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IMS EMEA Newsletter Issue 6 - October 2011

 

Planning + Global Cooperation = Successful Network Migration

 

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Any project of a global nature throws up particular challenges, including rigorous planning, international cooperation and multiparty liaison. 

All these qualities were called into play when British Airways (BA) awarded ARINC a contract to install its AviNet Airport network service at 19 sites across Asia, Europe and the USA. This will service BA's Passenger Reconciliation System (PRS) which maximises passenger flow at security checkpoints by automatically screening travellers against the airline's host system in real time to either determine clearance or provide an alert. The new network will also service BagLink, which enables baggage to be sorted and routed remotely, saving time, cutting costs and minimizing errors; and Common Use Self Service (CUSS) kiosks which streamline and speed up the check-in process, easing congestion, enabling airline cost-sharing and saving floor space.

The project also included the migration of four additional non-AviNet sites to IP.

As Julian Lloyd, BA Airport Systems Consultant, explained: “Future BA applications necessitated changes to the existing network, which was supplied by an ARINC competitor, so moving to ARINC AviNet became cost viable.”

The contract to migrate the network entailed not only changing over the connection but also switching from an outdated MATIP service to a direct IP connection. This necessitated the installation of a new PRS at all 23 sites as well as reconfiguration of bag messaging servers to allow BA to send Type-B baggage routing (BSM) messages over ARINC's BagLink IP upline solution.

ARINC project manager Taania Wood coordinated the entire undertaking from the company's European headquarters near Gatwick, liaising with ARINC engineers on three continents, as well as with BA and a variety of Local Area Network providers.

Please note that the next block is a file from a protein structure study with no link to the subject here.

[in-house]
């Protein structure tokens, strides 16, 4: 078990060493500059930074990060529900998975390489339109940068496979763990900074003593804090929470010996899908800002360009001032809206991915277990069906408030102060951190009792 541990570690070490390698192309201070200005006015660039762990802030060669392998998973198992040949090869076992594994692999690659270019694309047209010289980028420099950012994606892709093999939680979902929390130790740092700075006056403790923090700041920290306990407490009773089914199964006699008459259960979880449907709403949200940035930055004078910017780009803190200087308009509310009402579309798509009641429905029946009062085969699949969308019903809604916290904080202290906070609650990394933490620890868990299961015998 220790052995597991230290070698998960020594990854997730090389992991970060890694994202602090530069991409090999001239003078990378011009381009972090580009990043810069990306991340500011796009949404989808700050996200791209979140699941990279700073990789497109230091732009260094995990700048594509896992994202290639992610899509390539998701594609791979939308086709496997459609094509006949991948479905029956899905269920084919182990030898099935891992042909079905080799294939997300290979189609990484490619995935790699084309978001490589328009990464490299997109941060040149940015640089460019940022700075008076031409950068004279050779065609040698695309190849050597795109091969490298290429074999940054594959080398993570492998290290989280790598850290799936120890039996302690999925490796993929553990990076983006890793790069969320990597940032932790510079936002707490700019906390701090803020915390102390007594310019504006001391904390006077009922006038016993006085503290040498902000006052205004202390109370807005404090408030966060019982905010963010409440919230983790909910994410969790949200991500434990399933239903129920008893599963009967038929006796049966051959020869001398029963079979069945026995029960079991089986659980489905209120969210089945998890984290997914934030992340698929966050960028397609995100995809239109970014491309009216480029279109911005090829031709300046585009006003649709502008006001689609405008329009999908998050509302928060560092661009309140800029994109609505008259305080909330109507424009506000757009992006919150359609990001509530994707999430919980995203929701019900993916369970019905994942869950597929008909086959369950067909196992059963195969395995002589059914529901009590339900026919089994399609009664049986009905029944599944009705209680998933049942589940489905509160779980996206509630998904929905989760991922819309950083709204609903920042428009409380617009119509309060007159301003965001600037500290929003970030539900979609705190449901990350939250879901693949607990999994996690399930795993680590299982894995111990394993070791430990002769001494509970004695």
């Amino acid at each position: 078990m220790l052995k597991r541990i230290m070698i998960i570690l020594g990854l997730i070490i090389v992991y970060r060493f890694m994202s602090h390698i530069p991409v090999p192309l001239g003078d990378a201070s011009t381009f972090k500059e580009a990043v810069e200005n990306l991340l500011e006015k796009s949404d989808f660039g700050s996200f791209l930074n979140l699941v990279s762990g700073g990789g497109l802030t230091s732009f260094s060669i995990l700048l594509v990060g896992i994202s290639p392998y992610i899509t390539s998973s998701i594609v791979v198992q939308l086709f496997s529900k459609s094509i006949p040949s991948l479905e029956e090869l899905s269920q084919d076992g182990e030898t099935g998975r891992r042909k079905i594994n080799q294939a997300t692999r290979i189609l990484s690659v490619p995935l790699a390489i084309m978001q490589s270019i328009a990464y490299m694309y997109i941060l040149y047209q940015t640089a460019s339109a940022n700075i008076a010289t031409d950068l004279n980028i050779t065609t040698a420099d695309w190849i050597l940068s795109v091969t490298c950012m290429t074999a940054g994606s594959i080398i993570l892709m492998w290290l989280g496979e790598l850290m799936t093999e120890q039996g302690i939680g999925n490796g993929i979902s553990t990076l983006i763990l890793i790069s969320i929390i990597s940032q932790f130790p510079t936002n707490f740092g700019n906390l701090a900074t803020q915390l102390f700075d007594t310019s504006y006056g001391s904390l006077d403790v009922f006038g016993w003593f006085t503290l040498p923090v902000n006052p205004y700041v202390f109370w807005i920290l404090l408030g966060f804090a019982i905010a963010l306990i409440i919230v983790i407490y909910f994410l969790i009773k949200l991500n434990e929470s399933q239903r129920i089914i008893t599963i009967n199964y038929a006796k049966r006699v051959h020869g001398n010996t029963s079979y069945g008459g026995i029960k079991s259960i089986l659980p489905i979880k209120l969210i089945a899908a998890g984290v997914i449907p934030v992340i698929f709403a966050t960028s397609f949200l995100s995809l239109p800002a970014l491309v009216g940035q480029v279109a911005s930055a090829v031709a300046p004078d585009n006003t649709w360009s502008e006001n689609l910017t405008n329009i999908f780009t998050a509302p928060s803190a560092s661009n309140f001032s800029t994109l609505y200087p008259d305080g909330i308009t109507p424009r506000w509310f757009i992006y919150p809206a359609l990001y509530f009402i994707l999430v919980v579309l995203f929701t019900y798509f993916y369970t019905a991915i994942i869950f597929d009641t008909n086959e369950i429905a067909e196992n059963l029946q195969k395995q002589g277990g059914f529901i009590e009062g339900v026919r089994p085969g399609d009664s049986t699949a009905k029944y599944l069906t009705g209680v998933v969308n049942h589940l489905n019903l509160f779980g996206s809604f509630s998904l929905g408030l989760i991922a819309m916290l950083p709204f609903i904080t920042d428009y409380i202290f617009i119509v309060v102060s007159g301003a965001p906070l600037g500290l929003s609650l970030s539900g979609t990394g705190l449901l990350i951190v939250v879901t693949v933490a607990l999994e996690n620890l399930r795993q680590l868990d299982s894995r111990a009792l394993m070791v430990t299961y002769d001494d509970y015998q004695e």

As she explained, the background work to providing this fully integrated solution was methodical and extensive.

“Planning meetings with BA began almost a year beforehand as thorough preparation was crucial to the success of this project,” she said. “We had to prepare the sites months in advance by gathering all the necessary information before we could move on to the next phase of configuring the networks and messaging servers and deploying the software.”

Migration of CUSS was a 'knife-edge' cut-over requiring precise coordination with each airport's Local Area Network provider.

Twenty-one sites have been completed to date, with the bulk of the cut-over taking place between 1 and 29 March, at the rate of four sites in a week.

“BA set the schedule and everything was completed on time,” said Taania. “We held a meeting every two weeks with BA to keep them fully updated on progress.”

She said the successful outcome is a result not only of technical expertise but also of international cooperation.

“We have a very satisfied customer in BA and were delighted with the compliment they paid us after the first deployment at Narita Airport in Japan. They said that in over 20 years' experience of CUTE cut-overs from all suppliers this particular one has been the smoothest and best managed that they could recall.”

Paul Evans, Network Infrastructure Project Manager at BA, confirmed that it has been a very successful project.

“We involved ARINC early in our delivery schedule discussions so we could get a feel for what support they could provide to us, especially the project management, as we knew that dealing with 25 sites individually would prove to be difficult to achieve on our own,” he said.

“Our experience with other vendors had highlighted the requirement for detailed and accurate configuration data to be supplied to us in a timely manner to ensure our chosen cut-over date and time was achieved. Furthermore if this data was not of sufficient quality there was a high risk to the BA operation with flight delays and their associated costs.

“Our relationship with Taania Wood as ARINC's appointed PM has been excellent throughout this project. From the initial discussions she involved the correct ARINC technical personnel to work with BA's, and what at first appeared to be potentially challenging proved to be a very straightforward undertaking. Taania also became our single point of contact with ARINC throughout the project and her foresight, dedication and hard work ensured that, as the customer, we were always kept up to date on ARINC's progress.

“This made our migration go/no go decisions very straightforward and for me, as BA's PM, it was the key to the successful migration to our IP/PRS application at all of the ARINC sites in scope which were all achieved on time and without any issues.”

Julian Lloyd agrees. “ARINC provided a seamless transition to their managed network service with great project management,” he said.

“Having a single end-to-end service from ARINC sites across their own network removes one supplier from the support chain.

“We are saving over $5,000 per month on network costs alone, with intangible benefits bringing additional cost savings.”

 

 

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